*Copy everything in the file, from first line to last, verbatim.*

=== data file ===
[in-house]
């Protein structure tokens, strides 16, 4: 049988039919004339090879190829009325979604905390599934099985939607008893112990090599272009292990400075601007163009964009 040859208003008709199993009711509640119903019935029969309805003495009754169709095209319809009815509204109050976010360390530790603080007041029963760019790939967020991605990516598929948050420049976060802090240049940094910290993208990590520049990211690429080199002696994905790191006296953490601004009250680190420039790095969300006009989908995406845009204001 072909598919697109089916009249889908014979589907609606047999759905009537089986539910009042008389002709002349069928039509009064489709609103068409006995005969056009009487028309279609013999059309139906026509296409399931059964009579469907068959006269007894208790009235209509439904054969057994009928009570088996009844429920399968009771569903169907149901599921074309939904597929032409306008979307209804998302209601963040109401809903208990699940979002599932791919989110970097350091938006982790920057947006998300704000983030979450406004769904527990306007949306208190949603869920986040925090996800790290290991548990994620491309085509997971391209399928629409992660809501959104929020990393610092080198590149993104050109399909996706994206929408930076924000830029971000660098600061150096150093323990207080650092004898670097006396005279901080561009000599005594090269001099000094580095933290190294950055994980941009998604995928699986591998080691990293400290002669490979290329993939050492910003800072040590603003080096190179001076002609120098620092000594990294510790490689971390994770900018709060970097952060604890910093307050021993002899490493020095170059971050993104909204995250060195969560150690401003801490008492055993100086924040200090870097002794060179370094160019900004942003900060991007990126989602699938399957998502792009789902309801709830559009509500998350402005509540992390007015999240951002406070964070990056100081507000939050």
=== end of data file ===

[in-house]
């Protein structure tokens, strides 16, 4: 049988039919004339090879190829009325979604905390599934099985939607008893112990090599272009292990400075601007163009964009 040859208003008709199993009711509640119903019935029969309805003495009754169709095209319809009815509204109050976010360390530790603080007041029963760019790939967020991605990516598929948050420049976060802090240049940094910290993208990590520049990211690429080199002696994905790191006296953490601004009250680190420039790095969300006009989908995406845009204001 072909598919697109089916009249889908014979589907609606047999759905009537089986539910009042008389002709002349069928039509009064489709609103068409006995005969056009009487028309279609013999059309139906026509296409399931059964009579469907068959006269007894208790009235209509439904054969057994009928009570088996009844429920399968009771569903169907149901599921074309939904597929032409306008979307209804998302209601963040109401809903208990699940979002599932791919989110970097350091938006982790920057947006998300704000983030979450406004769904527990306007949306208190949603869920986040925090996800790290290991548990994620491309085509997971391209399928629409992660809501959104929020990393610092080198590149993104050109399909996706994206929408930076924000830029971000660098600061150096150093323990207080650092004898670097006396005279901080561009000599005594090269001099000094580095933290190294950055994980941009998604995928699986591998080691990293400290002669490979290329993939050492910003800072040590603003080096190179001076002609120098620092000594990294510790490689971390994770900018709060970097952060604890910093307050021993002899490493020095170059971050993104909204995250060195969560150690401003801490008492055993100086924040200090870097002794060179370094160019900004942003900060991007990126989602699938399957998502792009789902309801709830559009509500998350402005509540992390007015999240951002406070964070990056100081507000939050």